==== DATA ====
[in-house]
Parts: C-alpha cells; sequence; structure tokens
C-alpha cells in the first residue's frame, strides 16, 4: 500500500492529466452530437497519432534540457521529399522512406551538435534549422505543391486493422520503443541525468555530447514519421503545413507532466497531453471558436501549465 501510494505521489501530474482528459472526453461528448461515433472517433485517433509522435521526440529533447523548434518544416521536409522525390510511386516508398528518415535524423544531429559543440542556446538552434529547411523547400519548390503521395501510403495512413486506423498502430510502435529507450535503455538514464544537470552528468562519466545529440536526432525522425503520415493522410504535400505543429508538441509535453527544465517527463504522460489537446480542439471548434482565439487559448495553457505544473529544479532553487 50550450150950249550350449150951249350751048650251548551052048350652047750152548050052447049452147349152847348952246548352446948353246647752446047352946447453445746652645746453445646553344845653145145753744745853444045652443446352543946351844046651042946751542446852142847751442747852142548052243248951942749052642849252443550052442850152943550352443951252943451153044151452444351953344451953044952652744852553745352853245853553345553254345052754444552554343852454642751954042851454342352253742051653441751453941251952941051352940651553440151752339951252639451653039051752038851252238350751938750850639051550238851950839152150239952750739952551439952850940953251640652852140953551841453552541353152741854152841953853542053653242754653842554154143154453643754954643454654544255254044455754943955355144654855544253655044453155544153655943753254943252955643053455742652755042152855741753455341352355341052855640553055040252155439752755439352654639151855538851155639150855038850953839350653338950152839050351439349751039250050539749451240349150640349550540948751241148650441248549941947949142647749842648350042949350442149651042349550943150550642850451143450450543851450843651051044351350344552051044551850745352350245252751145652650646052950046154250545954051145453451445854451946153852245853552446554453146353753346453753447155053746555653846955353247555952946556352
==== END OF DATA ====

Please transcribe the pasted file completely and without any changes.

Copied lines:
[in-house]
Parts: C-alpha cells; sequence; structure tokens
C-alpha cells in the first residue's frame, strides 16, 4: 500500500492529466452530437497519432534540457521529399522512406551538435534549422505543391486493422520503443541525468555530447514519421503545413507532466497531453471558436501549465 501510494505521489501530474482528459472526453461528448461515433472517433485517433509522435521526440529533447523548434518544416521536409522525390510511386516508398528518415535524423544531429559543440542556446538552434529547411523547400519548390503521395501510403495512413486506423498502430510502435529507450535503455538514464544537470552528468562519466545529440536526432525522425503520415493522410504535400505543429508538441509535453527544465517527463504522460489537446480542439471548434482565439487559448495553457505544473529544479532553487 50550450150950249550350449150951249350751048650251548551052048350652047750152548050052447049452147349152847348952246548352446948353246647752446047352946447453445746652645746453445646553344845653145145753744745853444045652443446352543946351844046651042946751542446852142847751442747852142548052243248951942749052642849252443550052442850152943550352443951252943451153044151452444351953344451953044952652744852553745352853245853553345553254345052754444552554343852454642751954042851454342352253742051653441751453941251952941051352940651553440151752339951252639451653039051752038851252238350751938750850639051550238851950839152150239952750739952551439952850940953251640652852140953551841453552541353152741854152841953853542053653242754653842554154143154453643754954643454654544255254044455754943955355144654855544253655044453155544153655943753254943252955643053455742652755042152855741753455341352355341052855640553055040252155439752755439352654639151855538851155639150855038850953839350653338950152839050351439349751039250050539749451240349150640349550540948751241148650441248549941947949142647749842648350042949350442149651042349550943150550642850451143450450543851450843651051044351350344552051044551850745352350245252751145652650646052950046154250545954051145453451445854451946153852245853552446554453146353753346453753447155053746555653846955353247555952946556352